Grasso’s voluminous research includes an interest in Chinese folk beliefs, mythology, and cultural narratives. In particular, some of his works exhibited in this room were influenced by paintings of Italian Jesuit Giuseppe Castiglione (1688–1766), also known as Lang Shining in Chinese, who for most of his life served as an official portraitist for the imperial court through the reign of three Qing emperors. Castiglione’s paintings not only provide valuable insight into life in the Forbidden City; they are distinguished for his impeccable hybridization of Chinese subjects and aesthetics, and Renaissance techniques based on the emphasis on perspective and realism.
Serving as the epilogue of the exhibition is Grasso’s video installation Solar Wind, also presented at the new Jeonnam Museum of Art, South Korea, for its inauguration in March. It articulates concepts of science, belief, illusion and fiction, based on his interest in solar storms and space meteorology. Grasso worked closely with the CNES (France National Centre for Space Studies), which collects data on solar activities from various laboratories, to devise an algorithm precise enough to react in real time to transmitted data. Fluctuations in the solar data are visually translated into light waves with the assistance of a team of optical engineers. The original version of Solar Wind (2016) is a permanent public installation, its constantly morphing colors projected onto the walls of the concrete silos at Calcia’s cement manufacturing distribution center in Paris.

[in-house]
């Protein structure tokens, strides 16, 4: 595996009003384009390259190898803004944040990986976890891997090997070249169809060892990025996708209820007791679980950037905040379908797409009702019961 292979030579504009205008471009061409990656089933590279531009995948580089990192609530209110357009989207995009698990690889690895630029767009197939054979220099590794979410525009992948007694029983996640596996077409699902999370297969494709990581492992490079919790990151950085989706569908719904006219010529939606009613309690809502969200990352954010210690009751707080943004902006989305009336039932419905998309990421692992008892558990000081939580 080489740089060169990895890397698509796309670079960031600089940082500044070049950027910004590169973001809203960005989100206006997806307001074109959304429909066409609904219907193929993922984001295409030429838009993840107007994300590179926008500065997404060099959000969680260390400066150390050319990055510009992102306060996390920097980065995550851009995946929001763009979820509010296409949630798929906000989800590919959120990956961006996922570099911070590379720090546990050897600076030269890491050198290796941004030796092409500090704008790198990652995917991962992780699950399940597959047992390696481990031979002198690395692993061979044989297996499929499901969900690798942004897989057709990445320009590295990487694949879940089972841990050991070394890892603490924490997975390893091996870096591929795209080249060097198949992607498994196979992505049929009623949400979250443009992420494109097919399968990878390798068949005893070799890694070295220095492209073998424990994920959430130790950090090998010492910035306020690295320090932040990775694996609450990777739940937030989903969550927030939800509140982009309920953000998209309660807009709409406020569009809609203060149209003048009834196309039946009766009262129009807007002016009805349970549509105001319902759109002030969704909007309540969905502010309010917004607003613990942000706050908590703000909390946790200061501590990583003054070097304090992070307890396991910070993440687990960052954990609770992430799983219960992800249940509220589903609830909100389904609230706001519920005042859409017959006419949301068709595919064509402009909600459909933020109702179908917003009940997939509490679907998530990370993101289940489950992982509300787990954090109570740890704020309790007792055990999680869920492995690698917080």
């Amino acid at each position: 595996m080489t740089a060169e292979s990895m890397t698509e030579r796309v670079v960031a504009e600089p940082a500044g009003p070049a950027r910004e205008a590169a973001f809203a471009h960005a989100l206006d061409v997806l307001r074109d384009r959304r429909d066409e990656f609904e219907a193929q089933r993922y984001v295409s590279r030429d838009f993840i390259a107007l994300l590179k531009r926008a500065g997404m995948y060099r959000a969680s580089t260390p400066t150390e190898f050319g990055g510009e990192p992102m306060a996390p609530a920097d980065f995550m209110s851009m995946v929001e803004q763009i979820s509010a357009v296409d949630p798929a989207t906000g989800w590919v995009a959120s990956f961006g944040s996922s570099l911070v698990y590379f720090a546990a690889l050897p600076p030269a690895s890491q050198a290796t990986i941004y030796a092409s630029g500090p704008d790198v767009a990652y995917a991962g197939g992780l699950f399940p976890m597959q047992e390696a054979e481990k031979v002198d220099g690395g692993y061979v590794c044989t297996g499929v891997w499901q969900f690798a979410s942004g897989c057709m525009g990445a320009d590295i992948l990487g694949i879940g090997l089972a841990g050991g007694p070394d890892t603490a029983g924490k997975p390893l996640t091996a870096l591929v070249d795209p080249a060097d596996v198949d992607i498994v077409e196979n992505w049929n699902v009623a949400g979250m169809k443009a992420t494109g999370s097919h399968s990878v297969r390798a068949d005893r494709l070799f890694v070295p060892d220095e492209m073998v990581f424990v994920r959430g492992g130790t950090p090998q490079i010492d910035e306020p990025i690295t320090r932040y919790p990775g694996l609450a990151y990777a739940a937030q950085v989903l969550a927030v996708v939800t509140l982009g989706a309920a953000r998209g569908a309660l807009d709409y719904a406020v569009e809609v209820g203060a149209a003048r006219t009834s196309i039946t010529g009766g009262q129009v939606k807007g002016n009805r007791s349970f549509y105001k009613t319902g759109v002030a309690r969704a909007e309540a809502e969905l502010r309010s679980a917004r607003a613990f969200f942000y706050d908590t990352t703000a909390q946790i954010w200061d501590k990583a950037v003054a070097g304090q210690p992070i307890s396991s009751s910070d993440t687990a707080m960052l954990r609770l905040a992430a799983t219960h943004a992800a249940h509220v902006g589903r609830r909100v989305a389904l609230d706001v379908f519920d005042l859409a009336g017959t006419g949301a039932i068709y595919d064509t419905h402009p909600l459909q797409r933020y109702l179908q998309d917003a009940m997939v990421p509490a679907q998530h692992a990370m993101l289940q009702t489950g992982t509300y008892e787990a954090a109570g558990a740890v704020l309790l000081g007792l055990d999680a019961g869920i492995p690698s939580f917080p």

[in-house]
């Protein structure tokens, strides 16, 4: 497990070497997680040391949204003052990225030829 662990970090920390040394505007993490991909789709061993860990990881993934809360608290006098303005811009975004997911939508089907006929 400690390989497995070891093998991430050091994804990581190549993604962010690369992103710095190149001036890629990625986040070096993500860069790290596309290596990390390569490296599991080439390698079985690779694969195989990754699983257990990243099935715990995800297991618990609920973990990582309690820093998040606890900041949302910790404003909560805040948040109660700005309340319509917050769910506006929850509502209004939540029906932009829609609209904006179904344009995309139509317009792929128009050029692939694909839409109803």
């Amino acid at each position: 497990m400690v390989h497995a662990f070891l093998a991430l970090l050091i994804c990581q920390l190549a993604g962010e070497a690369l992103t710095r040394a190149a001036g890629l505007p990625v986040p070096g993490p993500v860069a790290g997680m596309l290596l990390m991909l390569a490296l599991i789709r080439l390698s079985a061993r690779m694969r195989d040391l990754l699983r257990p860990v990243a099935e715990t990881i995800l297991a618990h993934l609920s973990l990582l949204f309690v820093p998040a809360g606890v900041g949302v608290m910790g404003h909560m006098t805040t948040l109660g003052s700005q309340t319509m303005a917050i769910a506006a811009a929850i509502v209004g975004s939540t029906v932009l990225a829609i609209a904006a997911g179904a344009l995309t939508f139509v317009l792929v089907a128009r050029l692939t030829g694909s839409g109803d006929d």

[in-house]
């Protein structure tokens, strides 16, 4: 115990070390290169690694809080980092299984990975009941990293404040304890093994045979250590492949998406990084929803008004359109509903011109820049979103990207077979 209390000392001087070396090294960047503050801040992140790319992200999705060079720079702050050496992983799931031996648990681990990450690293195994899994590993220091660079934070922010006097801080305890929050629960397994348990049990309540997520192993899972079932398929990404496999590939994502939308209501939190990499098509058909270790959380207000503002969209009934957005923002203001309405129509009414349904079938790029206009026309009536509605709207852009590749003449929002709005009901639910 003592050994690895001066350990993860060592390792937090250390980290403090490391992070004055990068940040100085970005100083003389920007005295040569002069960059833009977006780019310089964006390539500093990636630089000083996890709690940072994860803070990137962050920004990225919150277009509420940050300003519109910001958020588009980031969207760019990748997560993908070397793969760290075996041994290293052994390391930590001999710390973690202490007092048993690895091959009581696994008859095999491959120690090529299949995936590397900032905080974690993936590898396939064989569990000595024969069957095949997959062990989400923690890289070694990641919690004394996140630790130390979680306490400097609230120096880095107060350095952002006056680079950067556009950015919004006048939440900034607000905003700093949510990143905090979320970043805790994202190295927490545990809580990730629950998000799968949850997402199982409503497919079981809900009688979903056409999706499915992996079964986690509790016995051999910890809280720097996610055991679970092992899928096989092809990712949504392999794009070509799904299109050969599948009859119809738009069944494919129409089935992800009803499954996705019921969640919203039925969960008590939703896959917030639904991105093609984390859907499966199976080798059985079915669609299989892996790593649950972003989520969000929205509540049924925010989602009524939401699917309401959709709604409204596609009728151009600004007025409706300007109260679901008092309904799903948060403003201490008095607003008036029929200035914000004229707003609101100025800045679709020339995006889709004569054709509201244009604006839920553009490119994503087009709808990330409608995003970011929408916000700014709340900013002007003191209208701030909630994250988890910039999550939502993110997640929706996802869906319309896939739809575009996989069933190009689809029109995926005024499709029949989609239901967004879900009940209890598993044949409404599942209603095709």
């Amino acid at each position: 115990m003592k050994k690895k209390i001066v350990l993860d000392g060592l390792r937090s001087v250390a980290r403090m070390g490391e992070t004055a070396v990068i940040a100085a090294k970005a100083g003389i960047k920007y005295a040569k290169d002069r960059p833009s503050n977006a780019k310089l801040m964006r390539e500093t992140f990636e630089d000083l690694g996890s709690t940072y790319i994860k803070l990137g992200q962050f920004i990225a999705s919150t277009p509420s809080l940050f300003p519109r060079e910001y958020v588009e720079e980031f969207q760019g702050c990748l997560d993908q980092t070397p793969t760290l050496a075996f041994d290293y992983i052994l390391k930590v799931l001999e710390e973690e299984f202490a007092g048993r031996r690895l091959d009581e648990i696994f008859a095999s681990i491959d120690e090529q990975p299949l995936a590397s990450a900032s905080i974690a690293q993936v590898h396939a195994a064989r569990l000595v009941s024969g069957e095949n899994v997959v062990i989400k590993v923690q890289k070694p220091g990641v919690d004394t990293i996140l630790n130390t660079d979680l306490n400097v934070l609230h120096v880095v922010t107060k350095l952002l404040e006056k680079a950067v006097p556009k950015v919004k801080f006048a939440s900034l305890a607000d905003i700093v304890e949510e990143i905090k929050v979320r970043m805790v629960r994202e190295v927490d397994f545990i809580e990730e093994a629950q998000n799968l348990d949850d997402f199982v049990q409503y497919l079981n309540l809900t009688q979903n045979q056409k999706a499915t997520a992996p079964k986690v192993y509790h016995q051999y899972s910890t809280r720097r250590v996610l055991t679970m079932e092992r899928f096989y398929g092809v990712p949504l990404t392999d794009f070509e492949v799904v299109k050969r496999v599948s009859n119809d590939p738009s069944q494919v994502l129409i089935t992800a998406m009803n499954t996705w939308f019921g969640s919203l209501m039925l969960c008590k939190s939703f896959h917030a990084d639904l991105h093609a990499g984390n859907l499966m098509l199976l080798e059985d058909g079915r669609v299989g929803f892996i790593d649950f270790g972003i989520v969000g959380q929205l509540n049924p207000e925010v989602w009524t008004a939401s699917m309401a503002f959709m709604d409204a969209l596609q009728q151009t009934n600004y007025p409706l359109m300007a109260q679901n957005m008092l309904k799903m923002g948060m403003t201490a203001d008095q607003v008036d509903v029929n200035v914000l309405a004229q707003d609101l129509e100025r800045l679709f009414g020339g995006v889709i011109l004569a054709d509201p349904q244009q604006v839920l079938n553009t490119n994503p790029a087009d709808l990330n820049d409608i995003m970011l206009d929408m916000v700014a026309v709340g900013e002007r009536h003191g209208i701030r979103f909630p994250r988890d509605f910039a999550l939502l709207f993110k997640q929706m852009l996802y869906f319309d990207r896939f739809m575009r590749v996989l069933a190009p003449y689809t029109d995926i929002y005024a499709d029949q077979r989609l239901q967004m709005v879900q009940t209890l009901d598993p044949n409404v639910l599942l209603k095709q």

The iteration in the exhibition features sound effects generated by the same algorithm. As Grasso explains, “I designed the project around my interest in theories about the sun. Solar Wind, shown on a LED screen, and as a site-specific projection, is an object that shines on the other works. Thus, the project relates solar rays emitted through the video onto the herbarium, as if they were exposed to these rays.” In 1989, millions of people were plunged into darkness after geomagnetic disturbances caused by a solar storm knocked out electricity in the Canadian province of Quebec. Solar Wind hints at this unknown power beyond human control. Following the path of solar activity in real time, the light waves wander and linger around the room, while hundreds of millions of light years away, modern fears that are inseparable from human destiny are growing.